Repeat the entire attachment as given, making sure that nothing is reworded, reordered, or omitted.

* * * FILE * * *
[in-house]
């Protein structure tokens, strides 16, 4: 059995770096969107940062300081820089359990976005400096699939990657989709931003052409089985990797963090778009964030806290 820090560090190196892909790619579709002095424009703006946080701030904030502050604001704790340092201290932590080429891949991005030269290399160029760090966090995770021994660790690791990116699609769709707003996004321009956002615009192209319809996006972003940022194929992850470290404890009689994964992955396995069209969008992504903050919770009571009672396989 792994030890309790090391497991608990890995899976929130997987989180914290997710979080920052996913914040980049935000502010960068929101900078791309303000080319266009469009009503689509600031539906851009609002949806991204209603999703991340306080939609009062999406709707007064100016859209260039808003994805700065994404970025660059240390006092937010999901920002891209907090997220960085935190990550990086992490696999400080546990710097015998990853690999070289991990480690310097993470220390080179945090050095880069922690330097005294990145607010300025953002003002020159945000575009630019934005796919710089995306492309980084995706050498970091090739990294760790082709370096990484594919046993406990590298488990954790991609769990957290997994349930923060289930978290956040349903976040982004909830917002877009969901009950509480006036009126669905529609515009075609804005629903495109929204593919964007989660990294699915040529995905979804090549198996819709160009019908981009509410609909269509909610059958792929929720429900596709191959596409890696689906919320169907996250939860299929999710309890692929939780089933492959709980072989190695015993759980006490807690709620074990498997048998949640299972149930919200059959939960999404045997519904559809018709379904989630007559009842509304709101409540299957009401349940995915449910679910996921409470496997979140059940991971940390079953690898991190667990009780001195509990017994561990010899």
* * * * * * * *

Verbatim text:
[in-house]
């Protein structure tokens, strides 16, 4: 059995770096969107940062300081820089359990976005400096699939990657989709931003052409089985990797963090778009964030806290 820090560090190196892909790619579709002095424009703006946080701030904030502050604001704790340092201290932590080429891949991005030269290399160029760090966090995770021994660790690791990116699609769709707003996004321009956002615009192209319809996006972003940022194929992850470290404890009689994964992955396995069209969008992504903050919770009571009672396989 792994030890309790090391497991608990890995899976929130997987989180914290997710979080920052996913914040980049935000502010960068929101900078791309303000080319266009469009009503689509600031539906851009609002949806991204209603999703991340306080939609009062999406709707007064100016859209260039808003994805700065994404970025660059240390006092937010999901920002891209907090997220960085935190990550990086992490696999400080546990710097015998990853690999070289991990480690310097993470220390080179945090050095880069922690330097005294990145607010300025953002003002020159945000575009630019934005796919710089995306492309980084995706050498970091090739990294760790082709370096990484594919046993406990590298488990954790991609769990957290997994349930923060289930978290956040349903976040982004909830917002877009969901009950509480006036009126669905529609515009075609804005629903495109929204593919964007989660990294699915040529995905979804090549198996819709160009019908981009509410609909269509909610059958792929929720429900596709191959596409890696689906919320169907996250939860299929999710309890692929939780089933492959709980072989190695015993759980006490807690709620074990498997048998949640299972149930919200059959939960999404045997519904559809018709379904989630007559009842509304709101409540299957009401349940995915449910679910996921409470496997979140059940991971940390079953690898991190667990009780001195509990017994561990010899």